The only surprising part about the Sacramento Kings' Sunday morning firing of head coach Luke Walton was that it didn't happen sooner.
Before last season, the Kings hired Alvin Gentry as associate head coach, and from the moment that move was announced, it had the feel of a "We're going to fire our coach two weeks into the season and need an adult there to take over" hire. Only it didn't happen during the season, nor after their 5-10 start or their nine-game February losing streak. And it didn't happen in the offseason, despite a 31-41 finish that put them 12th in the Western Conference and out of the playoffs for a 15th straight year.
It finally happened a month into this season, after the Kings started off 6-10. Apparently, owner Vivek Ranadive and general manager Monte McNair still had some evaluation to do on Walton, who has now parlayed a brief stint as acting head coach of the 73-win 2015-16 Golden State Warriors into two head coaching gigs with zero playoff appearances to show for it.
And before the widely-liked coaching lifer Gentry was ultimately named interim head coach, they couldn't help but let it leak (via ESPN's Adrian Wojnarowski) that Doug Christie, a franchise legend with virtually zero coaching experience, was under consideration for the job. Because there's nothing more Kings than giving big jobs to people with no experience in those roles but who played for the team when they were relevant in the early 2000s. No Kings fan looks back fondly on Vlade Divac's tenure as general manager.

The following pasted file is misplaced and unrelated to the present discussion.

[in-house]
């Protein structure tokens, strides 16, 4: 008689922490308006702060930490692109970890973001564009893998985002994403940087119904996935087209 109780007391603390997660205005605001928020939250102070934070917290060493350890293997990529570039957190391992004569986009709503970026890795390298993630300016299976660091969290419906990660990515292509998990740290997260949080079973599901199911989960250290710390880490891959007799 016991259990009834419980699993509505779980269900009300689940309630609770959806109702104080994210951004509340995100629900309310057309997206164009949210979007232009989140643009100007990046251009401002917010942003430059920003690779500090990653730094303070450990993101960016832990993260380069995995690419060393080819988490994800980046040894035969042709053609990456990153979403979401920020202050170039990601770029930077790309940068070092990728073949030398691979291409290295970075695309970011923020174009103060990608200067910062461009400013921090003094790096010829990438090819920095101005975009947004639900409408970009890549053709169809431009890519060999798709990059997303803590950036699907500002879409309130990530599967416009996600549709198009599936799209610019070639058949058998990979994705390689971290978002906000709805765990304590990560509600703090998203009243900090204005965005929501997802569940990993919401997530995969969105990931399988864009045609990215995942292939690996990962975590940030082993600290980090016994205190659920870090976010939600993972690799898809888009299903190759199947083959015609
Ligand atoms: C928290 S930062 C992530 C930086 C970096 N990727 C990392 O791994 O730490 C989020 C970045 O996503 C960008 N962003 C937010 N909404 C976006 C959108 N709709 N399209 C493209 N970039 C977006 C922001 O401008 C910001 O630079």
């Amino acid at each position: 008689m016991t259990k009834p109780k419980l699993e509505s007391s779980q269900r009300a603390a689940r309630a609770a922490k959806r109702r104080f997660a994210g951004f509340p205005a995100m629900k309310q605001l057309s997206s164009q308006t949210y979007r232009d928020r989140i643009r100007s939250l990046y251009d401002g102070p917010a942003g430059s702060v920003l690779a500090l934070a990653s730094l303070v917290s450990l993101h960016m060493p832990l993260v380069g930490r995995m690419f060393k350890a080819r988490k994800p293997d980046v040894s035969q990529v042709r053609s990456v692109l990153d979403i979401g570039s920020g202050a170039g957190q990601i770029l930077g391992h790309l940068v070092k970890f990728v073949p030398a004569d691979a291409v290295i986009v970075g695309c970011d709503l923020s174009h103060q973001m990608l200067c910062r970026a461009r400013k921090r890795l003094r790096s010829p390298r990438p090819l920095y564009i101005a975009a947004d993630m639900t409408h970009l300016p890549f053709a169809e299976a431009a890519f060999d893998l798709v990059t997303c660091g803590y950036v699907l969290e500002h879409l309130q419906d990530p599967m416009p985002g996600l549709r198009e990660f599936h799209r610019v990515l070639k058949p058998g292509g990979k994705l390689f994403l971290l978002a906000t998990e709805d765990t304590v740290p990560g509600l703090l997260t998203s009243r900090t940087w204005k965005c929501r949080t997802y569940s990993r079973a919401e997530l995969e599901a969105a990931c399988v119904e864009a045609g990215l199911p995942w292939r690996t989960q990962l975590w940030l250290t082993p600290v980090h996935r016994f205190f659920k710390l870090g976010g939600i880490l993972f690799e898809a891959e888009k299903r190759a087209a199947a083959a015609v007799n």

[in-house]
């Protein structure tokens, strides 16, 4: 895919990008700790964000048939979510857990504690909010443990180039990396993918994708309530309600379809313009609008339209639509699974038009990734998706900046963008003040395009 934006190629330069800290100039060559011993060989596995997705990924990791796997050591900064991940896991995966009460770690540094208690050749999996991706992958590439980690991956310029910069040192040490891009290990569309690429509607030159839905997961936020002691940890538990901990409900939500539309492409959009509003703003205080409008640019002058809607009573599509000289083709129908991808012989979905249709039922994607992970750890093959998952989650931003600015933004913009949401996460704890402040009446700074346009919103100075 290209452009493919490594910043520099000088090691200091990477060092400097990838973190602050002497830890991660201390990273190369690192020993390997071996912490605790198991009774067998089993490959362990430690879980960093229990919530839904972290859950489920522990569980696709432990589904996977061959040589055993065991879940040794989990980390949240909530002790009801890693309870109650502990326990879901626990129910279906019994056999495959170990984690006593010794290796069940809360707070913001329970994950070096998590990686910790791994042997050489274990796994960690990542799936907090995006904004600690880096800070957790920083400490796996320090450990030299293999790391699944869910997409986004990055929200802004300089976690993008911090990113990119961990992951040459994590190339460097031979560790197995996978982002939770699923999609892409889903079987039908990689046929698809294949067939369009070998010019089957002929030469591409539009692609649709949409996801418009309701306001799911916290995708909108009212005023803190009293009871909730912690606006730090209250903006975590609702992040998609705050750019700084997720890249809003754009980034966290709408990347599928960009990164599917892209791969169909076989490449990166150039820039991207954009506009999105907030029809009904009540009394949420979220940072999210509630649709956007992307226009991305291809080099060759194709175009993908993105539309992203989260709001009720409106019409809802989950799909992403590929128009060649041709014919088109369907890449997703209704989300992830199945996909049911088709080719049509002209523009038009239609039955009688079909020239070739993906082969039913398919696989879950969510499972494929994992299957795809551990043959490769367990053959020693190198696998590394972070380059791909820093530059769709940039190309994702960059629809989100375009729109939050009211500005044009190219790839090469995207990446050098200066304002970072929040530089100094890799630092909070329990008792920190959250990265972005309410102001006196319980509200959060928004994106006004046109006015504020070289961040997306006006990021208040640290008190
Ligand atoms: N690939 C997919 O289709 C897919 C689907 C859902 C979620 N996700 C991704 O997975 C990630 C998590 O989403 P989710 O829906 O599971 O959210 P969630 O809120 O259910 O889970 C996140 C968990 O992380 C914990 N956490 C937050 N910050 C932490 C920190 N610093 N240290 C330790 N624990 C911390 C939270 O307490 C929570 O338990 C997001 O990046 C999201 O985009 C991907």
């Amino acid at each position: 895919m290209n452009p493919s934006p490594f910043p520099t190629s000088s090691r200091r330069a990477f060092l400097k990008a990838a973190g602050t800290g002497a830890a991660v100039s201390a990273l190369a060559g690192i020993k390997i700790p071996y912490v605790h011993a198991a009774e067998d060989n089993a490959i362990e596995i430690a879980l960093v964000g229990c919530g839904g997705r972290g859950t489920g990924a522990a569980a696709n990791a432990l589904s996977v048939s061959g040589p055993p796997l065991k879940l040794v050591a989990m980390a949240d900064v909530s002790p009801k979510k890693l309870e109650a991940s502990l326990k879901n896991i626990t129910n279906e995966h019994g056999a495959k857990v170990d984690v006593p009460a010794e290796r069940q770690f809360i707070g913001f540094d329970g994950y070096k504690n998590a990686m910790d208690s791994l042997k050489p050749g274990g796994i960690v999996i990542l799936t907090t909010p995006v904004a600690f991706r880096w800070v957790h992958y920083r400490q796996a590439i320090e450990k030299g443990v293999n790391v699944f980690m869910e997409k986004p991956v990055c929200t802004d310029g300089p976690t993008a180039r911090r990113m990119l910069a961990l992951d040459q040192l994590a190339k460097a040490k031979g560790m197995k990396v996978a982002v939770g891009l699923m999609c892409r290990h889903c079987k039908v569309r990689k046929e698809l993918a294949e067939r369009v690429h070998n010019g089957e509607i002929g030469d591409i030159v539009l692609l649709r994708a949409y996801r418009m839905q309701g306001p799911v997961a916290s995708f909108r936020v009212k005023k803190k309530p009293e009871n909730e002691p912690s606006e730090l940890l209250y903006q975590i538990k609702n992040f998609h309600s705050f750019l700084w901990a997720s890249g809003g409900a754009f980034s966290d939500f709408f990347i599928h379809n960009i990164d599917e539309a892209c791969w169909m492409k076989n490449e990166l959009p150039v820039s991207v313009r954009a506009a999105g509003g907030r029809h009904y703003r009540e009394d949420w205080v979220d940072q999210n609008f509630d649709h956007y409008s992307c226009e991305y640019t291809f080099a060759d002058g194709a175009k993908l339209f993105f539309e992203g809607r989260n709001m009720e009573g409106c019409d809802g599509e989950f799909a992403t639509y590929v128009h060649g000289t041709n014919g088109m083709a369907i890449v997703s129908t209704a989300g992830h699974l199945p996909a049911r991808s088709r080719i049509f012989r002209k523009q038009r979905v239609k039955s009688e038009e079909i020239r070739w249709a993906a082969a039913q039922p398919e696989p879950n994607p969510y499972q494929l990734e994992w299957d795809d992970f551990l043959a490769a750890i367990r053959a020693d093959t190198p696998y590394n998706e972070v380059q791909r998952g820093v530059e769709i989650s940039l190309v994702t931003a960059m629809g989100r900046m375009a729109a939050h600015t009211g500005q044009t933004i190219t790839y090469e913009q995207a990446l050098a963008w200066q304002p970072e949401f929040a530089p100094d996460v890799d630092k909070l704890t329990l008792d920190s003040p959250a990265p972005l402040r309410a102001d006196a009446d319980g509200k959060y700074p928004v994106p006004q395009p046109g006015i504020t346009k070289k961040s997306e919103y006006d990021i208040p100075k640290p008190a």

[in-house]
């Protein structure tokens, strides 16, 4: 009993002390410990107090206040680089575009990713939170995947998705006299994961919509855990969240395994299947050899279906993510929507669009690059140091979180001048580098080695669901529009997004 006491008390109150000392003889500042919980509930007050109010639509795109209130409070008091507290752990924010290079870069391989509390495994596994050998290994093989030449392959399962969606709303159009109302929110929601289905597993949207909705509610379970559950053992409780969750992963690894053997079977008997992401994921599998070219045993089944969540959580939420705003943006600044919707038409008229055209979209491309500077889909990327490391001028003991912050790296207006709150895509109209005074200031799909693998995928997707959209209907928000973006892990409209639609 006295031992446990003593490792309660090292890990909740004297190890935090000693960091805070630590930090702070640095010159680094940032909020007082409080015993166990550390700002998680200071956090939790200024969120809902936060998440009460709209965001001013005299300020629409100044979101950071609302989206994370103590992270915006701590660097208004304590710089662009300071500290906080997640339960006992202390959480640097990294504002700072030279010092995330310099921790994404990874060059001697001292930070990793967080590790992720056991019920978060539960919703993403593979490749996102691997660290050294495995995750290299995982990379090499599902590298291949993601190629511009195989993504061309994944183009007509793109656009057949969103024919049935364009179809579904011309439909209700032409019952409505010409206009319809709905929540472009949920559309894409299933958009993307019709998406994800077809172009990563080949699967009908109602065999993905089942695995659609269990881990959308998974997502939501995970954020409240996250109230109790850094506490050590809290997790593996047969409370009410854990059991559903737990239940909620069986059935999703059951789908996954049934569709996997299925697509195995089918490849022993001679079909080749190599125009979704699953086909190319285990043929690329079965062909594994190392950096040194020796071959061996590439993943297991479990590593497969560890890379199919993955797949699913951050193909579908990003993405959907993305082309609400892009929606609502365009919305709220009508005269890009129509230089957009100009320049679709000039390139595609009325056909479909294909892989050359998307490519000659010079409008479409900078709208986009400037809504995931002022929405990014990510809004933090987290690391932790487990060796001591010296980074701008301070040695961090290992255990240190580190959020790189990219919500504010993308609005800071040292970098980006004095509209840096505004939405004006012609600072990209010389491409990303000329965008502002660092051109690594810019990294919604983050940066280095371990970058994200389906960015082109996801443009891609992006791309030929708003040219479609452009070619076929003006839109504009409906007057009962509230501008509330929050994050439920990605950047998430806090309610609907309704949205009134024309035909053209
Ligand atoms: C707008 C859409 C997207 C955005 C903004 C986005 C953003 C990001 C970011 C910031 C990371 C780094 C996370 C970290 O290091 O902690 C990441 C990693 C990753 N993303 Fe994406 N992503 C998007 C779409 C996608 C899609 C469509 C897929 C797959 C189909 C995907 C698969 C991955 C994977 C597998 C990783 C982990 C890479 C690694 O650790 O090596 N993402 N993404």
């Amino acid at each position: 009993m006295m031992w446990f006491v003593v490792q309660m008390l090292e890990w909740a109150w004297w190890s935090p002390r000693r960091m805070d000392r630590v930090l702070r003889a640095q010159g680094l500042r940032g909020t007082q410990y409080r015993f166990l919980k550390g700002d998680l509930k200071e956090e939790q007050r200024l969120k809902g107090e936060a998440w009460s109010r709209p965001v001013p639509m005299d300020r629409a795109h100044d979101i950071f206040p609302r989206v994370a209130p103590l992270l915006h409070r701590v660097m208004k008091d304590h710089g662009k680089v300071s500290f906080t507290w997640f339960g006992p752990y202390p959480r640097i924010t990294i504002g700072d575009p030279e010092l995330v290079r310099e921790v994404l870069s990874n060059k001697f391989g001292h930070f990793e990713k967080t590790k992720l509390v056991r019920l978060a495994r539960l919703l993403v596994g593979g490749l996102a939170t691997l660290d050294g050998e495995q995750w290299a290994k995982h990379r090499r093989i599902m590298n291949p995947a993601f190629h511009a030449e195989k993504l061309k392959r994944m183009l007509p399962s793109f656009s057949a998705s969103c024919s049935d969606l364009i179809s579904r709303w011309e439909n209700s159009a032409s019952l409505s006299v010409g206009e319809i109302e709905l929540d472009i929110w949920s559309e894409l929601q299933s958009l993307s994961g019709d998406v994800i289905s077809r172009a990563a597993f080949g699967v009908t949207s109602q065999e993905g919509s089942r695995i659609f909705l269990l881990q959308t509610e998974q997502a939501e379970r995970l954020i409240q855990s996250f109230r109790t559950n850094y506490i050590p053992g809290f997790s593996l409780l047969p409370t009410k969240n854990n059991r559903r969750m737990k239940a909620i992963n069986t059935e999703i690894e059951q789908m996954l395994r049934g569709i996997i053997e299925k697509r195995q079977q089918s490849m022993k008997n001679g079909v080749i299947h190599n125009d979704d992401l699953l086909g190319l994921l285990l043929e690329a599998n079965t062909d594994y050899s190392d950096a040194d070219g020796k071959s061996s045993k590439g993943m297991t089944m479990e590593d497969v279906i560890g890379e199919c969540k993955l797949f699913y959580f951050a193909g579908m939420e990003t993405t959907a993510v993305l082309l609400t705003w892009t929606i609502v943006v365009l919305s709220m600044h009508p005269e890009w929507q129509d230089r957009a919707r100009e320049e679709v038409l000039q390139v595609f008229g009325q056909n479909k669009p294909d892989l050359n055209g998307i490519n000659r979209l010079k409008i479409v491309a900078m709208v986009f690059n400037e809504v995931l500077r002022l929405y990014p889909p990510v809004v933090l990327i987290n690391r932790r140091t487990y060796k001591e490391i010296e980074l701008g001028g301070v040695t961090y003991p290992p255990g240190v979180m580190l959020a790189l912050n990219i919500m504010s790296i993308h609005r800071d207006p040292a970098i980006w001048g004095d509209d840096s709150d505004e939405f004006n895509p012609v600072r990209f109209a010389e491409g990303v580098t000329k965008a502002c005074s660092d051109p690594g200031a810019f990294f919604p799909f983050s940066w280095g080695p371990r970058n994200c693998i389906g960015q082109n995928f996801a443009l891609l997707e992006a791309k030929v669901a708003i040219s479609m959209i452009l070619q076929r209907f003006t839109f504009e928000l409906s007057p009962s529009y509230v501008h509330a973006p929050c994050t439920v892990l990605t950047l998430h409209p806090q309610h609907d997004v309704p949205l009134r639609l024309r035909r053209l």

Gentry is a good coach and has been for a long time, so he'll probably do as good a job the rest of this season as anyone could reasonably be expected to. But he won't be the first good coach the Kings have had during their 15-year playoff drought. Walton's predecessor, Dave Joerger, coached the team to a 39-43 record in 2018-19, their best showing in that time—and was promptly fired at the end of the season.
That's to say nothing of one of the most awkward, poorly-handled coaching changes in recent memory, during the 2014-15 season. The Kings fired Michael Malone, the only coach All-Star center DeMarcus Cousins had ever connected with, 24 games into the season. They named Tyrone Corbin interim head coach, and subsequently took the step of officially removing his interim tag and publicly declaring that the job was his for good. Despite that, reports surfaced shortly before the All-Star break that Corbin would be replaced by George Karl, a move Cousins publicly opposed along with the initial firing of Malone. During this time, Corbin was forced to be a professional in public while everyone knew he was being replaced.
Two years later, after Karl was fired and yet another new coach was installed in Joerger, the Kings traded Cousins (to this day the best player the franchise has had in the post-Chris Webber era) to the New Orleans Pelicans during the 2017 All-Star Game, something Cousins found out about when he sat down after the game to talk to reporters.